Intractable : hell has a name: Katingal: life inside Australia’s first super-max prison by Bernie Matthews
Intractable is not only a shocking story of what it's like to do time but it is also a history of one of the great political scandals of the 70s, from a unique perspective. Bernie Matthews, convicted armed robber is a man who managed to turn his life around in the worst of Australia's prisons, Katingal.

Have you recently seen an interesting book that we don’t have? Visit our web site to Suggest an Item for the Library's collection.

September Additions to our Web Resources

This is a list web sites added to our collection of Web Resources during September. We are always adding interesting sites to our collection and the list is constantly updated on the New Sites page of our site.

MCA: Museum of Contemporary Art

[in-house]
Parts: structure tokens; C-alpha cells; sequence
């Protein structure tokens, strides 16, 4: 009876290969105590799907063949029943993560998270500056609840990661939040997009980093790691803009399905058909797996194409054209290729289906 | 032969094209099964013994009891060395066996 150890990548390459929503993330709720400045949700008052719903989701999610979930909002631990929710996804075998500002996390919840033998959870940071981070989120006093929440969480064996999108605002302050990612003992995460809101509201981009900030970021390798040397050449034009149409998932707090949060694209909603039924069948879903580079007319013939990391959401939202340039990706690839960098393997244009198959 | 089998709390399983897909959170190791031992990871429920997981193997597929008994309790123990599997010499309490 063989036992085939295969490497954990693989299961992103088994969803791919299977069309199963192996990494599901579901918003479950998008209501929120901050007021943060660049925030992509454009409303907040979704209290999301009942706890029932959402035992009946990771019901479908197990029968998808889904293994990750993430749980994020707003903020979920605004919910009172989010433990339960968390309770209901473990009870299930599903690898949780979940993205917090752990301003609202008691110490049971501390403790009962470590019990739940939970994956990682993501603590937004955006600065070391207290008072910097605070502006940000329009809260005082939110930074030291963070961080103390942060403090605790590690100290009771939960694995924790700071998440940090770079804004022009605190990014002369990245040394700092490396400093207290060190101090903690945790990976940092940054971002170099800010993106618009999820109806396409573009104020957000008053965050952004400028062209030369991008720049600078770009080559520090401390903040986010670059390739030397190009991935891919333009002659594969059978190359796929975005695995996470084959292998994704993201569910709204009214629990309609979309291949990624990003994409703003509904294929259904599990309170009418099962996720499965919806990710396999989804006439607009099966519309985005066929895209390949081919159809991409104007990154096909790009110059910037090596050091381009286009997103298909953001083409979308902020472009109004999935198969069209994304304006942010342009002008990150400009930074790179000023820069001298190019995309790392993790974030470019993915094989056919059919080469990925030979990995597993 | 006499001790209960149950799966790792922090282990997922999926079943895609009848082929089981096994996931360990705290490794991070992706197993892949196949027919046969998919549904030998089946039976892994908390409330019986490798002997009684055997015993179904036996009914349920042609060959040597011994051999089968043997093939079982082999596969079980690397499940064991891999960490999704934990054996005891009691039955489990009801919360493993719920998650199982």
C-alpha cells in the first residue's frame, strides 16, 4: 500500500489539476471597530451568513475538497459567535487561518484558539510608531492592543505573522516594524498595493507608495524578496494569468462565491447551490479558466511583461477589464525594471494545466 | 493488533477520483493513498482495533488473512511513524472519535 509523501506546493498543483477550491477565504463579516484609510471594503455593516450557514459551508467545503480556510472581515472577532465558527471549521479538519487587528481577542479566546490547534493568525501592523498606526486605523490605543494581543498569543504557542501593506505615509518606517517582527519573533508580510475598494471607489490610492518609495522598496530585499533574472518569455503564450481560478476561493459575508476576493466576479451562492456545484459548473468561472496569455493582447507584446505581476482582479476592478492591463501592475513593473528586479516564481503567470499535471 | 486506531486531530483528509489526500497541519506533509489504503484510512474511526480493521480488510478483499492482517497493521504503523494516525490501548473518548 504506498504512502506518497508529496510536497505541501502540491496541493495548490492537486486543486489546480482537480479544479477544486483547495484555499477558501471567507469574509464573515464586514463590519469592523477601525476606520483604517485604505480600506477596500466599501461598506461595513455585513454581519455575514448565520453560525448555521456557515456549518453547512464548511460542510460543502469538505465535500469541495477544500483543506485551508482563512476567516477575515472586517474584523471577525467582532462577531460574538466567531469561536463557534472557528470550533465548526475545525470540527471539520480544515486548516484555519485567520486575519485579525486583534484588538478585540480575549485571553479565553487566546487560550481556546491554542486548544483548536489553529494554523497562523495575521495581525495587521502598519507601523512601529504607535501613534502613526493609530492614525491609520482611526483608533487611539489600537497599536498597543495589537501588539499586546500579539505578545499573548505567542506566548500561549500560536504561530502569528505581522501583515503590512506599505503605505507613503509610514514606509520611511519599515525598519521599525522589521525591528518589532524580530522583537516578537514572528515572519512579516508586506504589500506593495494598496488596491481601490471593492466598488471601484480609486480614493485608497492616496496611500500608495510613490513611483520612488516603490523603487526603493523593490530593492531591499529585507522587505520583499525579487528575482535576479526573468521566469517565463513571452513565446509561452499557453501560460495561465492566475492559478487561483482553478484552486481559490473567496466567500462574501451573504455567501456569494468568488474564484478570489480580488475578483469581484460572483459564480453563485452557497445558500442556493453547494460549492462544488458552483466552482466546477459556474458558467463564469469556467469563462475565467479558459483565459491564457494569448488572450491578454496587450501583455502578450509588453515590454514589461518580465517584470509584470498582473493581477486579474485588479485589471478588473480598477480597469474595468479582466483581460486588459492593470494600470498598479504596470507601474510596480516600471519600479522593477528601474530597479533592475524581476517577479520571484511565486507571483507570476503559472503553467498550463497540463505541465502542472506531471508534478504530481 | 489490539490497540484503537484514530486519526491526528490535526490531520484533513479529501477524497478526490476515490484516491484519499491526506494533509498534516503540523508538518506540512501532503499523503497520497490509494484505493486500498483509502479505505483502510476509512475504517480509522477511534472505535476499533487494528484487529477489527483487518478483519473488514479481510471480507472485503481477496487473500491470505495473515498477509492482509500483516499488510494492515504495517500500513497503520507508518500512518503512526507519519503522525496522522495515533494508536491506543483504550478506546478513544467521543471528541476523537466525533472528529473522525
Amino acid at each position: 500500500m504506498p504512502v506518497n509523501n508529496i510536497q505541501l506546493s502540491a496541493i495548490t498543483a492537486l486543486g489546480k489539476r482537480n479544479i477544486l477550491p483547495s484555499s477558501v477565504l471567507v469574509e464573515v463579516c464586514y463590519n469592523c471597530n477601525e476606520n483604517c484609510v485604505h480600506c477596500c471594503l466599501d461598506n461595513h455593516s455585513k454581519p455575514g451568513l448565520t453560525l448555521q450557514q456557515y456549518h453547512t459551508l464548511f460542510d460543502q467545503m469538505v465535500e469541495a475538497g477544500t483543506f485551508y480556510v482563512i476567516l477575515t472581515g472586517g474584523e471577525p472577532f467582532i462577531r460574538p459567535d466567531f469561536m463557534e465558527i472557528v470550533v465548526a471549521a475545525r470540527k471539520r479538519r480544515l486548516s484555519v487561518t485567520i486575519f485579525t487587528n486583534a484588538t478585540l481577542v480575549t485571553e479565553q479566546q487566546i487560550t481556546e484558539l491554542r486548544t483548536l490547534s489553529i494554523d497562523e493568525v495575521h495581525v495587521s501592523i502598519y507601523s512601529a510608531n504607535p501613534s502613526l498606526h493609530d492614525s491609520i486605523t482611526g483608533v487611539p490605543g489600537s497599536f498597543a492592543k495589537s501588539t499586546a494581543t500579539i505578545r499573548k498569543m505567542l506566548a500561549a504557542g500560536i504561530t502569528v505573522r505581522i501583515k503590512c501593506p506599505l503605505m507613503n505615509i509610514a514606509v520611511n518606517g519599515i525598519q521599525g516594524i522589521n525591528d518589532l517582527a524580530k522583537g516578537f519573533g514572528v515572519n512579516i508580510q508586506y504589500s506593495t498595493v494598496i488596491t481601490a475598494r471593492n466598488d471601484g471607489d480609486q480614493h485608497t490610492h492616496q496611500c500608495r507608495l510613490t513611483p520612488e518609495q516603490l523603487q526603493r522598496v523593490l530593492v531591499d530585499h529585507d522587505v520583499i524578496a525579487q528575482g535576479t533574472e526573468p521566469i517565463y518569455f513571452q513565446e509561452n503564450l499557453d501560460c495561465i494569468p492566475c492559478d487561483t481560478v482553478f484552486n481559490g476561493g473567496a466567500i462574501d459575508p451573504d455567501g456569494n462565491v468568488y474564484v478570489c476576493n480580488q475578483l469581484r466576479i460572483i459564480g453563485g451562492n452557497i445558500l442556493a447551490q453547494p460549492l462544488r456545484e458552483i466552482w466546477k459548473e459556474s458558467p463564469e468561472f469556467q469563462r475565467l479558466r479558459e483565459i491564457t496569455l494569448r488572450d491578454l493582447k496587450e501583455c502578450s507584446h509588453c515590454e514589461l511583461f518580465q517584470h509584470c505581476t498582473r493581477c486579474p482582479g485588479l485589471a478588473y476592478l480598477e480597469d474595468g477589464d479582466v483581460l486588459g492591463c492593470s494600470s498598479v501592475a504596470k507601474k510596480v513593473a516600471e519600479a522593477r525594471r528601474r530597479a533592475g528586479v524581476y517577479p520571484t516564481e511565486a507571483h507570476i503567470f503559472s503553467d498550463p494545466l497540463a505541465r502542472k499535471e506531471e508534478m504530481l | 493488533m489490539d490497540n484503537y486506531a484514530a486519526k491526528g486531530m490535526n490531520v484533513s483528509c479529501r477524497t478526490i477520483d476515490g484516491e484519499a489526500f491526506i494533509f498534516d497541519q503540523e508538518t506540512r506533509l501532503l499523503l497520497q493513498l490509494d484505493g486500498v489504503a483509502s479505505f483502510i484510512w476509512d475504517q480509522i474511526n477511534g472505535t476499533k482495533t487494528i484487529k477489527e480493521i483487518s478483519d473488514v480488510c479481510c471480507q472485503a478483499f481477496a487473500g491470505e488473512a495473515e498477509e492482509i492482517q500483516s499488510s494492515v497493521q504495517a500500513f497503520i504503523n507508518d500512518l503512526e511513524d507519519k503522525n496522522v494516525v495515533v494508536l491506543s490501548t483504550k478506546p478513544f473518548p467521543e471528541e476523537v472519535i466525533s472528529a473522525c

Information from the gallery dedicated to contemporary art forms. Find details of current and past exhibitions.
Date added: 28 September, 2006.
Page: Visual Arts.

Australian Biography
Australian Biography Online is a web-based biographical resource profiling some of the most extraordinary Australians of our time. The project draws from valuable material collected for Film Australia's Australian Biography TV series, which features remarkable and inspiring individuals who have had a major impact on our cultural, political and social life. In revealing in-depth interviews, these people have shared their experiences and insights.
Date added: 20 September, 2006.
Page: Biographies.

Internet Ancient History Sourcebook
This site is a collection of public domain and copy-permitted historical texts. The goal is to provide and organize texts for use in classroom situations. It is part of the larger Internet History Sourcebooks Project, which includes the Medieval Sourcebook and the Modern History Sourcebook.
Date added: 18 September, 2006.
Page: Ancient History.

The Ancient Greek World
This site is a virtual gallery at The University of Pennsylvania Museum of Archaeology and Anthropology. It includes sections on life and times, daily life, religion and death, the economy and more.
Date added: 18 September, 2006.
Page: Ancient History.

Blogs, Feeds, RSS and Syndication - Huh?

Let’s start with blogs…